Group Watch 4/6/2012: Legislature Looking at Staff Furloughs

The Alabama Legislature is looking at furloughing its employees to cope with cuts in the state General Fund budget. The Senate leadership voted this week to authorize Senate Secretary Pat Harris to implement furloughs of up to two days per month if necessary. The House leadership has previously given House Clerk Greg Pappas the same authority. Legislative leaders say they have already cut purchases and security costs and will make additional cuts that are necessary.

Group Watch 4/6/2012: Tougher Drug Penalties

Alabamians carrying more than eight grams of an illegal drug would be faced with tougher penalties under a bill passed by the House this week. The bill would make it a Class B felony to carry more than eight grams of an illegal substance, such as cocaine or heroin. The crime would be punishable by up to 20 years in prison and a fine of up to $10,000. The bill’s sponsor says the proposal is aimed at making it easier to target street-level drug dealers who sell in small amounts. Less than 28 grams under current law is a Class C felony and is considered for personal use.

 

March 28, 2012 Group Watch: Last Week in the Legislature

Tuesday, the 14th meeting day of the 2012 regular session: The House passed two bills that would alter the organizational structure of the Department of Transportation to allow the director to appoint three deputy directors and a chief engineer. They also approved bills to make looting a crime, to reimburse Mobile County for extra expenses caused by a presidential primary in 2008 that was on the same day as Mardi Gras Day and to make it a crime to impersonate a local official or law enforcement officer. They debated at length a bill to establish minimum qualifications for sheriffs in Alabama but did not vote on it and approved a resolution mourning the death of Ricky Wyatt, who was the plaintiff in a long running lawsuit against the Department of Mental Health.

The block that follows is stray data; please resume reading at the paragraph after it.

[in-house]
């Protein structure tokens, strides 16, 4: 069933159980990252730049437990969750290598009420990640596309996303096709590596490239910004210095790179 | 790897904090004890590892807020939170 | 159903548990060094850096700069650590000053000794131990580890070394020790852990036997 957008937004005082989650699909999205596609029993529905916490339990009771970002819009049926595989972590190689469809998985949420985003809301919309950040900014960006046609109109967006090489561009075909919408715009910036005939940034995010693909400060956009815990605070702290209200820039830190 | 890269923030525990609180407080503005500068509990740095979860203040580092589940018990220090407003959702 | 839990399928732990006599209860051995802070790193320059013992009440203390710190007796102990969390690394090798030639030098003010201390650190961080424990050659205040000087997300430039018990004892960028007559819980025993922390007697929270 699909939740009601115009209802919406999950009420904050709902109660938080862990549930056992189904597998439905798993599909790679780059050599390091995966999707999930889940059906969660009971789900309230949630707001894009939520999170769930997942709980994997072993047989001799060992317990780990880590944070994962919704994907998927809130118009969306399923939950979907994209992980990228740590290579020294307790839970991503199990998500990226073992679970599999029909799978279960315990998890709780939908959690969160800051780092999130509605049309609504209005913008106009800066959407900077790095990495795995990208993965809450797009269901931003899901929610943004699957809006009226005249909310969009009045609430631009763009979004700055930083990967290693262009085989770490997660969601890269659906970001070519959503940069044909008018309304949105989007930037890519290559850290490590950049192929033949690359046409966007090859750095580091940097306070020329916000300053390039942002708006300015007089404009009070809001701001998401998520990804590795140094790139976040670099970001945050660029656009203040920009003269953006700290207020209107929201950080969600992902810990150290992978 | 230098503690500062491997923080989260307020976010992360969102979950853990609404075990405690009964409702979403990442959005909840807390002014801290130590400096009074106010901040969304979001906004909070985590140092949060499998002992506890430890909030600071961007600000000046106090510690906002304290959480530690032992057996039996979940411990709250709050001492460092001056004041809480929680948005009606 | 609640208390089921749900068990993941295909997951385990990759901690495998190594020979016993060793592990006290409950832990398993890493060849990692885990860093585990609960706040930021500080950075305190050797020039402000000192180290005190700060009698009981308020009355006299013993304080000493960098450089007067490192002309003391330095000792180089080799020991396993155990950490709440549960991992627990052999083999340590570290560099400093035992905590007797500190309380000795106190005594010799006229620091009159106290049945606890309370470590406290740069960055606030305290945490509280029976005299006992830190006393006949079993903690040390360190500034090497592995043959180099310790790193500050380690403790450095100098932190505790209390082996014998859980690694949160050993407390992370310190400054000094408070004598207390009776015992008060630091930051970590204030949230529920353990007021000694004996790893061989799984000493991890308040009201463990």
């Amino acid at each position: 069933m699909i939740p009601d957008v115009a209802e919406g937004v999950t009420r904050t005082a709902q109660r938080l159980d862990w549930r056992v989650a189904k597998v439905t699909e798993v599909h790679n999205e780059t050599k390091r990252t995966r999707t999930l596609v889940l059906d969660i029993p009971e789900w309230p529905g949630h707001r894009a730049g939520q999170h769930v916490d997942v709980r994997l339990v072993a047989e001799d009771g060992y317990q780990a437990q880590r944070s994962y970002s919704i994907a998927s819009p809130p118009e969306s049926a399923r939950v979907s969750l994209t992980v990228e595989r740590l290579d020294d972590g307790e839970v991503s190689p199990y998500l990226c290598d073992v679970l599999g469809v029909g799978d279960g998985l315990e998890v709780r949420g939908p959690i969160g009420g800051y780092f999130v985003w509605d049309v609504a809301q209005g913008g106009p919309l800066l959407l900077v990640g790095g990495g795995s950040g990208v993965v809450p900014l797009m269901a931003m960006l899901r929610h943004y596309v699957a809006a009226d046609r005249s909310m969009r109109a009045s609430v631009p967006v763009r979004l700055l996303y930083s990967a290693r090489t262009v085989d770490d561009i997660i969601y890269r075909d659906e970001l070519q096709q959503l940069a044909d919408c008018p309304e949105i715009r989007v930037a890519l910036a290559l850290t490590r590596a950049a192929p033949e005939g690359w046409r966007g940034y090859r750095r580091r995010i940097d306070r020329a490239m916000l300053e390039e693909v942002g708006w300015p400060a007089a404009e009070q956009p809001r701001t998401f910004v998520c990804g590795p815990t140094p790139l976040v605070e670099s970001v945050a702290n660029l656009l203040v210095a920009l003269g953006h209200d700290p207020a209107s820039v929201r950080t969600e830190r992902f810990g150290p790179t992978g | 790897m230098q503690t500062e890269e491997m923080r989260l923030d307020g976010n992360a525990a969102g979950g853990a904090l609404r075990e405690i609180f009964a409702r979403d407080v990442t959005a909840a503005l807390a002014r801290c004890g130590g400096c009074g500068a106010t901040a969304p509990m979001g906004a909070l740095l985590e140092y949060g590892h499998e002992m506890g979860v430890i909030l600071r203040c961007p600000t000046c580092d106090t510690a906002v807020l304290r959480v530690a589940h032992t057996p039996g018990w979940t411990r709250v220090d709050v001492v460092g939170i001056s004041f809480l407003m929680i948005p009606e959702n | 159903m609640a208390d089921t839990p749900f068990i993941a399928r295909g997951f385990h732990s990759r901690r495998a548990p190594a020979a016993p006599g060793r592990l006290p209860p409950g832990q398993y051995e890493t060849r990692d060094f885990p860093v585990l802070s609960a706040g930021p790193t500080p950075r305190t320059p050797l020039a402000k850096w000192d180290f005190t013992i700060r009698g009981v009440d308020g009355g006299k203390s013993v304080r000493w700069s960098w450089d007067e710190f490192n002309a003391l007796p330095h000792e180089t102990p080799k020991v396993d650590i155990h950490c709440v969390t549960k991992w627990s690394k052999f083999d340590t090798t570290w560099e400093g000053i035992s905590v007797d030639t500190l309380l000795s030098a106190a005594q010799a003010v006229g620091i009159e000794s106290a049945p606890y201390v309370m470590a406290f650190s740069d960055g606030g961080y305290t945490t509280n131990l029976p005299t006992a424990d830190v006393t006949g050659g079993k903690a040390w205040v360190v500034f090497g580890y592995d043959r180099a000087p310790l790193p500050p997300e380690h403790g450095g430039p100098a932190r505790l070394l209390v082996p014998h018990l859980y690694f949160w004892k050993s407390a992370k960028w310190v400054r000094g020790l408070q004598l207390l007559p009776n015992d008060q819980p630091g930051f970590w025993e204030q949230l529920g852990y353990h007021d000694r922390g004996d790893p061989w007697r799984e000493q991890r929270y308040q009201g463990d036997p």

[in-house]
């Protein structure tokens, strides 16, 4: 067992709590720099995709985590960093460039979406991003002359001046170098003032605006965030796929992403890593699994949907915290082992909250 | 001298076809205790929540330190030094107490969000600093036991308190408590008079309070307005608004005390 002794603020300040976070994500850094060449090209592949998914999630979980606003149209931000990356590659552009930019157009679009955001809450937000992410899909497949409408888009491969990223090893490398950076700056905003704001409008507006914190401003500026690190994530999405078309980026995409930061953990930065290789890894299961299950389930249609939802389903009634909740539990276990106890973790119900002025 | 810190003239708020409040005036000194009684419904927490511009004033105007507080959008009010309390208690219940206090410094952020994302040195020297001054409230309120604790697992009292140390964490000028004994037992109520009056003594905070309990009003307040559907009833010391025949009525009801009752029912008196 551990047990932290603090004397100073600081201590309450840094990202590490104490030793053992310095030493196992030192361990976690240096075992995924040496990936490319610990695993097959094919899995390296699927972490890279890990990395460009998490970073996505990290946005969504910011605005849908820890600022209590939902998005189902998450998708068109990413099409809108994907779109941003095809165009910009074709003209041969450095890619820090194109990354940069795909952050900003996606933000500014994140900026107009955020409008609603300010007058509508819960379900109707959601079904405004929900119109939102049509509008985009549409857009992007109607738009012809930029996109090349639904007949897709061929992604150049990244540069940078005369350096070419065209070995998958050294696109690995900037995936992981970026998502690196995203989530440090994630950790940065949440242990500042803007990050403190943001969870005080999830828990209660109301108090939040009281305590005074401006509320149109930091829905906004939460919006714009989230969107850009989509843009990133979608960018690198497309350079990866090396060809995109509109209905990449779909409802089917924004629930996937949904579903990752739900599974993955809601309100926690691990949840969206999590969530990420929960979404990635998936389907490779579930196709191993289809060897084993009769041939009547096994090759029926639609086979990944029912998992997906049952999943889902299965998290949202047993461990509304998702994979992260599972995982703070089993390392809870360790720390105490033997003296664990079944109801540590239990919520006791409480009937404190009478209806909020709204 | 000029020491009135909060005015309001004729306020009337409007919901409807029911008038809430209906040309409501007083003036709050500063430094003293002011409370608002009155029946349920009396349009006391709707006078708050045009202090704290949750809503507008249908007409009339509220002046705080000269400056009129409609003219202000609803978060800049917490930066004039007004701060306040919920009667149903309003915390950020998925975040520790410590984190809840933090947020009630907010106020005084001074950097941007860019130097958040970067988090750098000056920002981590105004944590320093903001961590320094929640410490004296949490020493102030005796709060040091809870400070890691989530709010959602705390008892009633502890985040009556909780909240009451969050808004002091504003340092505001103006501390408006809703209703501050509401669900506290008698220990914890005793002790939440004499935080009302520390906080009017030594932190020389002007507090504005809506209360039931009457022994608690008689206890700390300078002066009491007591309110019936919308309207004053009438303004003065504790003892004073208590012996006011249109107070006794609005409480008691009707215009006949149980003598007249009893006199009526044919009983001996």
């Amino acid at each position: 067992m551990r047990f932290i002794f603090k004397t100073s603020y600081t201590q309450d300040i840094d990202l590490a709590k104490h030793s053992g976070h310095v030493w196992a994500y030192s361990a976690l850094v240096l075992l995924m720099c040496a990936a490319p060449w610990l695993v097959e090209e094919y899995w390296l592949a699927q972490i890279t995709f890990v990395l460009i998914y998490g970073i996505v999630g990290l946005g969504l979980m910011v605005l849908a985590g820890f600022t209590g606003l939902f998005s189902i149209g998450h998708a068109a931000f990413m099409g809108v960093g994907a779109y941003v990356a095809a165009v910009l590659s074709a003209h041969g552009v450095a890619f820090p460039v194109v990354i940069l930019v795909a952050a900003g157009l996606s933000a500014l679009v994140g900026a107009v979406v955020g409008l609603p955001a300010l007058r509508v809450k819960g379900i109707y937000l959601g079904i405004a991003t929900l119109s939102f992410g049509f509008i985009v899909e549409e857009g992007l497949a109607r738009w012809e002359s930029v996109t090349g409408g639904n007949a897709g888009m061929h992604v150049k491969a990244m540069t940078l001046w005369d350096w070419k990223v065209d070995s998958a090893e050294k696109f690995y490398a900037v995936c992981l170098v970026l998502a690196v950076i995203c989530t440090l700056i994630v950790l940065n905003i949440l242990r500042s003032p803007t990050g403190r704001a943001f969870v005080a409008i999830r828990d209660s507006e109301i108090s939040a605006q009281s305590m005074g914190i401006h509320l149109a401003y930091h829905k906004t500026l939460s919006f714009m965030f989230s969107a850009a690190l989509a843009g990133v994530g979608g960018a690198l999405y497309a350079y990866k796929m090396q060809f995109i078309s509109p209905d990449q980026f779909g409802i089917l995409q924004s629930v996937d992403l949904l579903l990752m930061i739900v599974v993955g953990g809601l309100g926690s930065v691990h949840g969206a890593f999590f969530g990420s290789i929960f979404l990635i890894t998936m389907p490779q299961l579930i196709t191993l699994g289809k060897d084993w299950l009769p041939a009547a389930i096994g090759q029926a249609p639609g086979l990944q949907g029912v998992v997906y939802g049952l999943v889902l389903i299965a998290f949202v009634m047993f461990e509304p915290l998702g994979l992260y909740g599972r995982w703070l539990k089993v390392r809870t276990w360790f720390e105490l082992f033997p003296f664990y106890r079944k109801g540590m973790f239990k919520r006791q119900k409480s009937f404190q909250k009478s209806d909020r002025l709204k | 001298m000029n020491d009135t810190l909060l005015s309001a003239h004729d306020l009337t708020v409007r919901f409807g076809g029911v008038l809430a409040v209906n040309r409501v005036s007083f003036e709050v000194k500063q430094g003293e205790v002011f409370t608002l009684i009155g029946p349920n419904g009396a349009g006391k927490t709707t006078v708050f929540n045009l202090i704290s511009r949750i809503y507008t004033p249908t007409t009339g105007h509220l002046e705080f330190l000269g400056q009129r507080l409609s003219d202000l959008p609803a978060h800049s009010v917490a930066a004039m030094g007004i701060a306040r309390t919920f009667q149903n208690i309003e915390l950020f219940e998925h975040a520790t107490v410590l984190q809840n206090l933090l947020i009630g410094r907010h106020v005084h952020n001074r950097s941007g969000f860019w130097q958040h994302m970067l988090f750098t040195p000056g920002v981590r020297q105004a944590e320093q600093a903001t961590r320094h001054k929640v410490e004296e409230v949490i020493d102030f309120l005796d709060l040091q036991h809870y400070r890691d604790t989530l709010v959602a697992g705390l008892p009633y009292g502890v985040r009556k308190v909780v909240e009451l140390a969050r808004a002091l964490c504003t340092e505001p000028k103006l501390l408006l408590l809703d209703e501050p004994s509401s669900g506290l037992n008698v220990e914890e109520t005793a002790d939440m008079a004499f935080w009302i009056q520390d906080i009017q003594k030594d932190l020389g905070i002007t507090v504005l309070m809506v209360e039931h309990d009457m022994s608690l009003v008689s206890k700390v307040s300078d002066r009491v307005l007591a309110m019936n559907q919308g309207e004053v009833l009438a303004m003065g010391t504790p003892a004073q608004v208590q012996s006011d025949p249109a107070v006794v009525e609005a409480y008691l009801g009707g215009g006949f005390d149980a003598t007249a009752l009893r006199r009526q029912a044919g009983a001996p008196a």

The Senate Finance and Taxation-General Fund Committee voted to approve a supplemental appropriation of $45 million to the Department of Correction to protect it against budget cuts. That Department is said to be dangerously close to federal intervention. The full Senate gave final approval to bills that give tax credits to businesses that hire unemployed veterans of the Iraq and Afghanistan wars and to change the name of the state’s industry recruiting office from the Alabama Development Office to the Department of Commerce. Both bills now go to the governor, who is expected to sign them into law.